The station address feature is a unique eight-bit value assigned to each master and slave device. In broadcast mode, all slaves receive the transmitted frame and need to check the address field to determine if it is the intended recipient. This feature is useful for the detection of scan attacks. Up to 256 different function codes such as read and write commands can be executed in the system and this information is contained by the second feature. One typical attack leveraging this feature is the denial of service by forcing a slave to the listen-only mode. Modbus frame length which is fixed for command and response queries is contained by the third feature. A frame with a different length can easily be detected as not normal. Another feature indicates the set point value for controlling the pressure in the pipeline in automatic mode. Manipulation of this value by an attacker could cause major damage to the system. PID controller values such as gain, reset rate, dead band, cycle time, and rate are represented by five other features. The system’s duty cycle with three possible values is controlled and represented by another feature. System control through the pump or the solenoid is accomplished by the so-called control scheme which is contained by the eleventh feature. In the event the system mode is manual, the state of the pump, namely either off or on, is controlled by a dedicated field in the frame constituting the twelfth feature. The state of solenoid valve as either open or closed is controlled a dedicated field in the frame: the thirteenth feature contains this information. Tampering with the state of either the pump or the solenoid could cause serious damage. The current pressure measurement for the pipeline is contained by the fourteenth feature. The cyclic redundancy check data which facilitates checking for errors in a frame is contained by the fifteenth feature. An additional feature is included to distinguish between commands and responses. The last four features specify the time stamp, attack type, attack class, and attack vs. normal data.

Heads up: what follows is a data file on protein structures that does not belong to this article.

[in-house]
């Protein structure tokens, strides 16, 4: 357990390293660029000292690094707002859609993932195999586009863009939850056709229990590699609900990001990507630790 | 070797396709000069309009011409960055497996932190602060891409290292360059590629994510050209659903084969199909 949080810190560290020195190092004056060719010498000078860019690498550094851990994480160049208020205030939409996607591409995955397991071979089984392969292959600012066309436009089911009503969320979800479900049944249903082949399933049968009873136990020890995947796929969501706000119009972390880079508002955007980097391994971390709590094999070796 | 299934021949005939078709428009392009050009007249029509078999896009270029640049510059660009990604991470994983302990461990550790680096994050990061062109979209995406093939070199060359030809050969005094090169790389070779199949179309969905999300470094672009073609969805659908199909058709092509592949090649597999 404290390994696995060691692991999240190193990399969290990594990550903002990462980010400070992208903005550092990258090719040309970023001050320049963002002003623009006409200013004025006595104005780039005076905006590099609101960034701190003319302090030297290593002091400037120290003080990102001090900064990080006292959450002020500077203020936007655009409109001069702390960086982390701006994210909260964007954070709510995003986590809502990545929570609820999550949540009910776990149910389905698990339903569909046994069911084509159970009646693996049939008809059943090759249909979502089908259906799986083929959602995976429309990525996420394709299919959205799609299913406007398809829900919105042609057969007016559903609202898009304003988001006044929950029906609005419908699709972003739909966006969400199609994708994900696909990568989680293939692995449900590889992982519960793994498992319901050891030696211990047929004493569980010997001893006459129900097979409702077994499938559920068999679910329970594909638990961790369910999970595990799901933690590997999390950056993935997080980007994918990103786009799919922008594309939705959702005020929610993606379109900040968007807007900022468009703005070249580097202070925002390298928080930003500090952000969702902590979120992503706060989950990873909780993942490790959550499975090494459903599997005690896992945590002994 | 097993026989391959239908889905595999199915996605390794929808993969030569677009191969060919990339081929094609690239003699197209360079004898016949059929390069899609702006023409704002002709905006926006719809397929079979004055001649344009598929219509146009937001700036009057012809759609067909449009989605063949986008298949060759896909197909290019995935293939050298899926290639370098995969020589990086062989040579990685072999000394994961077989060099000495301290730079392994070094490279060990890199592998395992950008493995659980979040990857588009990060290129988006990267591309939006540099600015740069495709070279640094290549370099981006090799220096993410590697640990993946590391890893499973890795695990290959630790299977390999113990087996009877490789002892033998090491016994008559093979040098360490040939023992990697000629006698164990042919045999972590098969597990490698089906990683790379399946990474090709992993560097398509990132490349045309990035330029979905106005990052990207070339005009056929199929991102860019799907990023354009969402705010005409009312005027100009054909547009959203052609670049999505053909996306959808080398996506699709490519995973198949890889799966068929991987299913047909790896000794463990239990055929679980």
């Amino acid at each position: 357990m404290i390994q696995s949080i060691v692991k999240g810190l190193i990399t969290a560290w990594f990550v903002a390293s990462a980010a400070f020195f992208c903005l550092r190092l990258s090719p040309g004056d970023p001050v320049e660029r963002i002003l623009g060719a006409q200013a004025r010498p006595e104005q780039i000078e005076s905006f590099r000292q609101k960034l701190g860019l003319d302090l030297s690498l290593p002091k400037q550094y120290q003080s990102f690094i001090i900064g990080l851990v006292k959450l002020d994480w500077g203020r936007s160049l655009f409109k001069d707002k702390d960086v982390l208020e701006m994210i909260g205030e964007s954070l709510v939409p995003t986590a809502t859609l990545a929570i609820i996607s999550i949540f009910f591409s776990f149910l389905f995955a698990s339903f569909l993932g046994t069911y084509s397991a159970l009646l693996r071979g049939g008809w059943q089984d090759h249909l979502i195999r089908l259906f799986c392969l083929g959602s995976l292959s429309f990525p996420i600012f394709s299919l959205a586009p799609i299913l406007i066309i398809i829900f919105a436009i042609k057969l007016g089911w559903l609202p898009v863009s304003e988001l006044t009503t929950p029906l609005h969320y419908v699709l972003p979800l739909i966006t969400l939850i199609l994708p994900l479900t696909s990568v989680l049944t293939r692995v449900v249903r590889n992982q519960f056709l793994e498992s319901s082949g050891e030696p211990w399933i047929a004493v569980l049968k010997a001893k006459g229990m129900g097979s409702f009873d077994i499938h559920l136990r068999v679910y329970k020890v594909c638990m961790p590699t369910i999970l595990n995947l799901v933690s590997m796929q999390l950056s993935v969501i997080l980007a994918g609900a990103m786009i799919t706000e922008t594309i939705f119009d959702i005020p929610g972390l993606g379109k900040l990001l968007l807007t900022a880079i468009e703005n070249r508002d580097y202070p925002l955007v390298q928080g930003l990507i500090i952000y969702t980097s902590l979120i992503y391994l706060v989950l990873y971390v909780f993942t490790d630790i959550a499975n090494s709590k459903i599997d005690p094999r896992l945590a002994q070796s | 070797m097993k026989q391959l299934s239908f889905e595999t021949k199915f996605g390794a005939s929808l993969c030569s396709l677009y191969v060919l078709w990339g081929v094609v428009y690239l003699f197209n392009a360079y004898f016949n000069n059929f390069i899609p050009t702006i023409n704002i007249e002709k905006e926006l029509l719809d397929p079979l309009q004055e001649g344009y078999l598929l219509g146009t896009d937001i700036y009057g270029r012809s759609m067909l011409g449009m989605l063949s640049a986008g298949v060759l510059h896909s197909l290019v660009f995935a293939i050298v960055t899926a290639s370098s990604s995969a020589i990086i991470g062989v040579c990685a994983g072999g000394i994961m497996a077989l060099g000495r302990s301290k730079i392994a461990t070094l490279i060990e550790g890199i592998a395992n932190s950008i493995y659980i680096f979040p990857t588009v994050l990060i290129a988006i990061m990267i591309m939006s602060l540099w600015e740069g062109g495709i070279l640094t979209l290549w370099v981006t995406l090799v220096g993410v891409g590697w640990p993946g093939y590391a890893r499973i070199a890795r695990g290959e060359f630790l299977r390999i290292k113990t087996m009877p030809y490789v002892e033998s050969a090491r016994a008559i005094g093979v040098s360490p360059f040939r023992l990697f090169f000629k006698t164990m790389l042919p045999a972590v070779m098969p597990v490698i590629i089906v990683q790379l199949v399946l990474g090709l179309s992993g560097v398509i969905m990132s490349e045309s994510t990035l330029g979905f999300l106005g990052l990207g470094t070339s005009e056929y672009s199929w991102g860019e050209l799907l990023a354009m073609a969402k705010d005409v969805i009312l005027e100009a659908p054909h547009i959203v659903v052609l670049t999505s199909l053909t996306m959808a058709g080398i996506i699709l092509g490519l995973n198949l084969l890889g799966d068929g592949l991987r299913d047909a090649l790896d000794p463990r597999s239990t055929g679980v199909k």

2.2 Description of attacks